Confessions of a Listener
Why I still love radio
Sean Tubridy / www.blueoverblue.com
I am old enough to be nostalgic about radio, having grown up when it was a stately medium and we listened to Journeys in Musicland with Professor E.B. “Pop” Gordon teaching us the musical scale, and the guest on The Poetry Corner was Anna Hempstead Branch, who read her sonnet cycle, “Ere the Golden Bowl Is Broken,” and the gospel station brought us Gleanings from the Word, with the whispery Reverend Riley trudging patiently through the second chapter of Leviticus, and at night there were Fibber and Molly and Amos and Andy and the Sunset Valley Barn Dance with Pop Wiggins (“Says here that radio’s gonna take the place of newspapers. I doubt it. Y’can’t swat a fly with a radio.”), but I don’t feel a hankering to hear any of it ever again. I am rather fond of radio as it is today, full of oddities and exceptions. It is an unmanageable medium. Management is at work trying to format things, but reality keeps breaking through the bars. You twiddle the dial, and in the midst of the clamor and blare and rackety commercials you find a human being speaking to you in a way that intrigues you and lifts your spirits, such as a few weeks ago when a man spoke about his mother, in Houston, who as she was dying of lung cancer made a video for her severely retarded daughter to watch in years to come, which the daughter does not watch, being too retarded to comprehend death, which in itself is a mercy. It was very graceful, a fellow American telling a story unlike all the other stories. Pretty amazing. And all the more so for showing up on a dial full of blathering idiots and jackhammer music.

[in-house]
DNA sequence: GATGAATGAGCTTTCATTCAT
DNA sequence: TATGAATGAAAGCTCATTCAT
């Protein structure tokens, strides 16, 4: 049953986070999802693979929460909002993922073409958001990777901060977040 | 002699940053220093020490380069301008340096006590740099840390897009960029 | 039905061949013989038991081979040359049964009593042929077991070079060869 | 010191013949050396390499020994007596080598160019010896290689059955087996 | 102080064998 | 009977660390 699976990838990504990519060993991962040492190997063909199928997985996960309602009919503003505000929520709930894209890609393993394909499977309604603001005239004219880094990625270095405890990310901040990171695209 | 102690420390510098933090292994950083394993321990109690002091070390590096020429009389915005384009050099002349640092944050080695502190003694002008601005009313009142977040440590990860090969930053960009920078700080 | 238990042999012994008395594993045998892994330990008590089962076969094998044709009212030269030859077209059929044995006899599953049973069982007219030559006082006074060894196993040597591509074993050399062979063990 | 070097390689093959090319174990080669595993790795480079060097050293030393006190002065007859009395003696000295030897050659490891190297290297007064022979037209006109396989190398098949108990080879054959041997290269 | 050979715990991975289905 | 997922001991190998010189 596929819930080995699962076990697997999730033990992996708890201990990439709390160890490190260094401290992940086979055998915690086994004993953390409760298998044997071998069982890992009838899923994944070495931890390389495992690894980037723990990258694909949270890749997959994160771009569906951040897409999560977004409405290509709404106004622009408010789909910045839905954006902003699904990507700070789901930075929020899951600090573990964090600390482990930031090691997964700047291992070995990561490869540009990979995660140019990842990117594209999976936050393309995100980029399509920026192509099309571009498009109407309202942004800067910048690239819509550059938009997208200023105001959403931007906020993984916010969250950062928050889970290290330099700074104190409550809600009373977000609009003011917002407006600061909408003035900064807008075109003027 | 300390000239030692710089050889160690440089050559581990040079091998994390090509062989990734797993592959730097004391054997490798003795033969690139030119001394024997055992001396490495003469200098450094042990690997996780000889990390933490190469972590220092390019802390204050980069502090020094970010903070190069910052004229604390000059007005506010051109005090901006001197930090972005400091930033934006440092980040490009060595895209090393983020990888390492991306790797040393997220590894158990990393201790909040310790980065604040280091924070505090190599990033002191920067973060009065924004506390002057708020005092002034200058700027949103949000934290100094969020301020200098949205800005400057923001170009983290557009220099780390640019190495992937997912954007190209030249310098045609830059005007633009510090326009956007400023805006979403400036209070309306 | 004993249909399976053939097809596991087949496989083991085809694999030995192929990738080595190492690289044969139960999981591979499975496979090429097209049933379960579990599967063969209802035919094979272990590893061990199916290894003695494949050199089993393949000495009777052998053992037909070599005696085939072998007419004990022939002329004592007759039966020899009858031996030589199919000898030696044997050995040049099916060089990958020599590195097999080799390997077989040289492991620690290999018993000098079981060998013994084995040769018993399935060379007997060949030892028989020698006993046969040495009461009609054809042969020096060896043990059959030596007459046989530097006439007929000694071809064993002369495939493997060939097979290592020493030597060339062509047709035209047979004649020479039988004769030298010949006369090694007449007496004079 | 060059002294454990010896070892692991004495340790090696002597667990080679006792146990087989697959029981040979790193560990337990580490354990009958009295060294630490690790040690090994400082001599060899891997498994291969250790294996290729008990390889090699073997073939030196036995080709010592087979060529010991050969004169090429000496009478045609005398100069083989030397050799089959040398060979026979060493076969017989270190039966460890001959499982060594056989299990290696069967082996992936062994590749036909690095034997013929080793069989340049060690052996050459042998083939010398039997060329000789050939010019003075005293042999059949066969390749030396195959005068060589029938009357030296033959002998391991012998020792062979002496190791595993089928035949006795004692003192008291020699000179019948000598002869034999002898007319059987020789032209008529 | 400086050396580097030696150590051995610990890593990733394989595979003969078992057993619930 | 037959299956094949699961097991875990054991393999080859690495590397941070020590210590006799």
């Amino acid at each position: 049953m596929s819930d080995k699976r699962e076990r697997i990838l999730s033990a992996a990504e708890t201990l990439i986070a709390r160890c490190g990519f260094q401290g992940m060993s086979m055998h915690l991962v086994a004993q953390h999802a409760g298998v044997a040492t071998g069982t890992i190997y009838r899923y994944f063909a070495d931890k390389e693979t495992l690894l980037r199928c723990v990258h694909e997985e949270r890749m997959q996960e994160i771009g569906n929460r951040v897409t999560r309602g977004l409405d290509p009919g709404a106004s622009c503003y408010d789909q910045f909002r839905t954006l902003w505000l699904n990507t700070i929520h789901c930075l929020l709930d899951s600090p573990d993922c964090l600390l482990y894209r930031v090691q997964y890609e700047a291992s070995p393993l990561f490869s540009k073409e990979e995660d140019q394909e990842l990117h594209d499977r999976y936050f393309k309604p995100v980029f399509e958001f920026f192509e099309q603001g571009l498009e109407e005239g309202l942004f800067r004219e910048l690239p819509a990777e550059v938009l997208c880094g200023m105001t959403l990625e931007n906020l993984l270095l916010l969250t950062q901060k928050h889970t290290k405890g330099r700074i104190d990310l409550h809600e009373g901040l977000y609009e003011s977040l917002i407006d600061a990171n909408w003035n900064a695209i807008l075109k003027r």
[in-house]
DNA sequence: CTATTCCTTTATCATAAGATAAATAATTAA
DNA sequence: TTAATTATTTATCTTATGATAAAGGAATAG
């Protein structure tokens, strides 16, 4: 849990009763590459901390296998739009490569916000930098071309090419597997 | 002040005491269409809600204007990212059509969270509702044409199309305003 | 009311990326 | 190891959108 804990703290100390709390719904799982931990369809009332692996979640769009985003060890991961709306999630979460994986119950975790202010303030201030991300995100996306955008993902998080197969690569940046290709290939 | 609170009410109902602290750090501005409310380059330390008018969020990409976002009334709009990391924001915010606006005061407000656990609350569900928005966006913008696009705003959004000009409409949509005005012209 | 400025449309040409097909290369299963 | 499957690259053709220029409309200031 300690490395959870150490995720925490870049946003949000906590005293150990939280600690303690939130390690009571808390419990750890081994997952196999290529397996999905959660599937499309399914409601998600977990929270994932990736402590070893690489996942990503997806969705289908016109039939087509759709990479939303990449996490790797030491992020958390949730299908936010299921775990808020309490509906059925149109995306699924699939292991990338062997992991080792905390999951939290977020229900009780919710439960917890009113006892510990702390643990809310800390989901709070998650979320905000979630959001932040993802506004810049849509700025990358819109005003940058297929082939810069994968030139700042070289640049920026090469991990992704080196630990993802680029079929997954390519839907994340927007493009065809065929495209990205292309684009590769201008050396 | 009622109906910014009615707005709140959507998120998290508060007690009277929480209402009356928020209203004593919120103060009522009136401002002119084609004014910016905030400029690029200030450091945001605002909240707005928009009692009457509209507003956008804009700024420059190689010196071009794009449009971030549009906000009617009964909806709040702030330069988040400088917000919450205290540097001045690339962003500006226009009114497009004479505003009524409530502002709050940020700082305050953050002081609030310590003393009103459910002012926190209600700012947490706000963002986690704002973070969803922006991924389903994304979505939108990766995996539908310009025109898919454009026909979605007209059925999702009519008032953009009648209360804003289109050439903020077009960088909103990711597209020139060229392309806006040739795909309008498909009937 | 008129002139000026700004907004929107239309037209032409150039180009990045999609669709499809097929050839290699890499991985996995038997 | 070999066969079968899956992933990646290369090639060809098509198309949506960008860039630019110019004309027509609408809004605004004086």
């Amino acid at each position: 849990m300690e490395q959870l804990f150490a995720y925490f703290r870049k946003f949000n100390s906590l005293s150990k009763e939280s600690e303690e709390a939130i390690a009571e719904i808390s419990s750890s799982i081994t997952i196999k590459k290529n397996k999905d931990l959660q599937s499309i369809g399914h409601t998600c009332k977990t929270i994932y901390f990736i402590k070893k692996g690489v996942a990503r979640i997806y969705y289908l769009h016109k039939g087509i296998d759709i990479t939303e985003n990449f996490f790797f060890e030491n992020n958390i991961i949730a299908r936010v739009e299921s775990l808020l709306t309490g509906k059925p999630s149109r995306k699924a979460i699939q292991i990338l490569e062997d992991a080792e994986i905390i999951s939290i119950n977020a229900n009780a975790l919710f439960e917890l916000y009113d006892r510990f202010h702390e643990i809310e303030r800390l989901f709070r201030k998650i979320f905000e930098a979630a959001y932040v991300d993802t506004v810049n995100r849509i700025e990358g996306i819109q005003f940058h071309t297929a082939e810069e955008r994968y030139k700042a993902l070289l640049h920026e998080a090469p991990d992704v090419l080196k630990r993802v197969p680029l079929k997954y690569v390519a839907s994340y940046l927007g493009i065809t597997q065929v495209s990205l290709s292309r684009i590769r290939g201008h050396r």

My taste is catholic; I don’t go looking for people like me (earnest liberal English majors). I am a fan of the preachers on little AM stations in early morning and late at night who sit in a tiny studio in Alabama or Tennessee and patiently explain the imminence of the Second Coming—I grew up with good preaching, and it is an art that, unlike anything I find in theaters, has the power to shake me to my toes. And gospel music is glorious beyond words. I love the mavericks and freethinkers and obsessives who inhabit the low-power FM stations—the feminist bluegrass show, the all-Sinatra show, the Yiddish vaudeville show. Once, on the Merritt Parkway heading for New York, I came upon The American Atheist Hour, the sheer tedium of which was wildly entertaining—there’s nobody so humorless as a devout atheist.
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